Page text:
Moscow (CNSNews.com) - Russia's top oil company, Lukoil, hopes that a U.S. oil company's acquisition of a 7.6 percent stake could boost its chances to retain a Saddam-era production-sharing agreement to develop Iraq's giant West Qurna fields.
Lukoil's president, Vagit Alekperov, said in televised remarks Wednesday the company would coordinate its efforts in Iraq together with its "strategic partner," ConocoPhillips.
The Russian company's vice-president, Leonid Fedun, told journalists in Moscow that Lukoil would have joint projects in Iraq in cooperation with the Houston-based company.
On Wednesday, Springtime Holdings Ltd., which represents ConocoPhillips, agreed to pay $1.988 billion for the 7.59 percent stake in Lukoil.
Under the deal, ConocoPhillips' share will be limited to a 20 percent stake. The agreement also places limits on ConocoPhillips' right to sell shares in Lukoil for four years.
ConocoPhillips and Lukoil stressed that the acquisition had the strong support of the Russian and U.S. governments. Russian President Vladimir Putin earlier this year met with ConocoPhillips CEO James Mulva, wishing the company success with its "plans to invest" in Russia.
Lukoil says it plans to be pumping crude in Iraq as early as 2005. It has also pledged to train up to 3,000 Iraqi oilmen at its Russian production facilities.
In 1997, a Lukoil-led consortium signed a $4-billion agreement with Iraq to develop the West Qurna-2 oil field over a 23-year period.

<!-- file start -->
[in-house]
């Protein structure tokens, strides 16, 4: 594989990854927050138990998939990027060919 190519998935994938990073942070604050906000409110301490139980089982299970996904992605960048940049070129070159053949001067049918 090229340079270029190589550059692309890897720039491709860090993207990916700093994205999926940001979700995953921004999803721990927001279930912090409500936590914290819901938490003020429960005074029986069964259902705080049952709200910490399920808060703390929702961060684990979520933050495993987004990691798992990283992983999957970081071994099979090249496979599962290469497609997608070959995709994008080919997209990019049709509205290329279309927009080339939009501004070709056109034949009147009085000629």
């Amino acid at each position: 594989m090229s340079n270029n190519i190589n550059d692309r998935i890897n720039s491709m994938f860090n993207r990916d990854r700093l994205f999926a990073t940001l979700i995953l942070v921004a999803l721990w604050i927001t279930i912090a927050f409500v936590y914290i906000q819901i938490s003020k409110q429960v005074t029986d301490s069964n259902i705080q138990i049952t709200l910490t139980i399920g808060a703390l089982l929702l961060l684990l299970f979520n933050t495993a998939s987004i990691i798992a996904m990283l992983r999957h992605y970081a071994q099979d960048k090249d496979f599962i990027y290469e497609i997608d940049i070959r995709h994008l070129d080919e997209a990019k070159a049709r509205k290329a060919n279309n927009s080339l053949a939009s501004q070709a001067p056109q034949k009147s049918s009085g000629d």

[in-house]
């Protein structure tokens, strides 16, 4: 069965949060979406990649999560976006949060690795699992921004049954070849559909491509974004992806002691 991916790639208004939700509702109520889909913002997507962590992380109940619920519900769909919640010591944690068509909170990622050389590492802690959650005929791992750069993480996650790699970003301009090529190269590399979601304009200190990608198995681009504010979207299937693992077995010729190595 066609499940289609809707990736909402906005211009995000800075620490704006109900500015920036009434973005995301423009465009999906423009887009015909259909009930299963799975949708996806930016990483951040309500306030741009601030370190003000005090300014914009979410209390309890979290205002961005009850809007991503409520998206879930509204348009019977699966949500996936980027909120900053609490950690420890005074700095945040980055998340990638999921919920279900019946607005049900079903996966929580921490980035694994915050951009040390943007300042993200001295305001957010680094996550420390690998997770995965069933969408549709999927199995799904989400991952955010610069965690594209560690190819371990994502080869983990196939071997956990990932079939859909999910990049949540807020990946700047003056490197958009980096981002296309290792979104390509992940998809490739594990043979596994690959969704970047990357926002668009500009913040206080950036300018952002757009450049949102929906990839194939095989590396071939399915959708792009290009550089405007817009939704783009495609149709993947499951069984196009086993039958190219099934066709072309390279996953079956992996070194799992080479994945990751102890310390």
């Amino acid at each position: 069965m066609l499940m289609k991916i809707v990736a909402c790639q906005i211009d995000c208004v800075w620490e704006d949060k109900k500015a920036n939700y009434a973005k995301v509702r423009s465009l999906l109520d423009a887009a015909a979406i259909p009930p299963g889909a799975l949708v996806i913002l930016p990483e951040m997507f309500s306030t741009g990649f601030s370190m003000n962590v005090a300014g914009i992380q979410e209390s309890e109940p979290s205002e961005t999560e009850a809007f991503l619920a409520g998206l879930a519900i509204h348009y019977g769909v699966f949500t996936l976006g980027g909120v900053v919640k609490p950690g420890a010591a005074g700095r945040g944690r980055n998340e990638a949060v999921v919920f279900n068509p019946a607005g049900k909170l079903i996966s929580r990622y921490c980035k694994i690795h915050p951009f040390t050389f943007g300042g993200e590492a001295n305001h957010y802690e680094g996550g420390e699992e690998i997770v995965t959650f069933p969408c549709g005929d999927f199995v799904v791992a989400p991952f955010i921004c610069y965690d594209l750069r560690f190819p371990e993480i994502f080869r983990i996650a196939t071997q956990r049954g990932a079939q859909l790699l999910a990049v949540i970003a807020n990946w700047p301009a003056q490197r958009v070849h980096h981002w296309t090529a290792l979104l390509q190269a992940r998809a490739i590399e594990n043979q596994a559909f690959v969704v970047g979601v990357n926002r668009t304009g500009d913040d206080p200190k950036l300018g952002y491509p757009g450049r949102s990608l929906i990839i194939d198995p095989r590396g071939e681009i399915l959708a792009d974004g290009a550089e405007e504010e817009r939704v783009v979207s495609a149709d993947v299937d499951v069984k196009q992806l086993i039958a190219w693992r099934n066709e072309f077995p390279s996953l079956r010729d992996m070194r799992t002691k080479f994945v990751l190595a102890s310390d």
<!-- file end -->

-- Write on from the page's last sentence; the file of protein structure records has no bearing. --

The Russian firm insists the mega-deal remains valid despite the fall of Saddam Hussein's regime, which canceled the contract in February 2003, just before the war that toppled him.
Last March, Lukoil and the Iraqi oil ministry signed a memorandum of understanding for the Russian company to help rebuild the Iraqi industry and train Iraqi oil workers. The two sides also reportedly reached an "understanding" on the West Qurna project.
In the wake of ConocoPhillips' acquisition, Lukoil expects to retain a controlling 51 percent stake in the West Qurna project, while ConocoPhillips is to be assigned a 17.5 percent stake.
Lukoil, which also has projects in Saudi Arabia, Iran and Egypt, is the only large Russian oil company that pumps crude oil abroad.
Last March, it also became the first Russian company to conclude an agreement with Saudi Arabia to develop natural gas deposits.
Lukoil has also been careful to counterbalance its Middle Eastern drive by buying into U.S. markets. Last January, it agreed to buy 795 gas stations in the U.S. from ConocoPhillips.
The $266 million deal, involving outlets in New Jersey and Pennsylvania, enabled Lukoil to double its market share in the northeastern U.S.
Lukoil now owns more than 4,700 gas stations worldwide, including about 2,000 in the United States.
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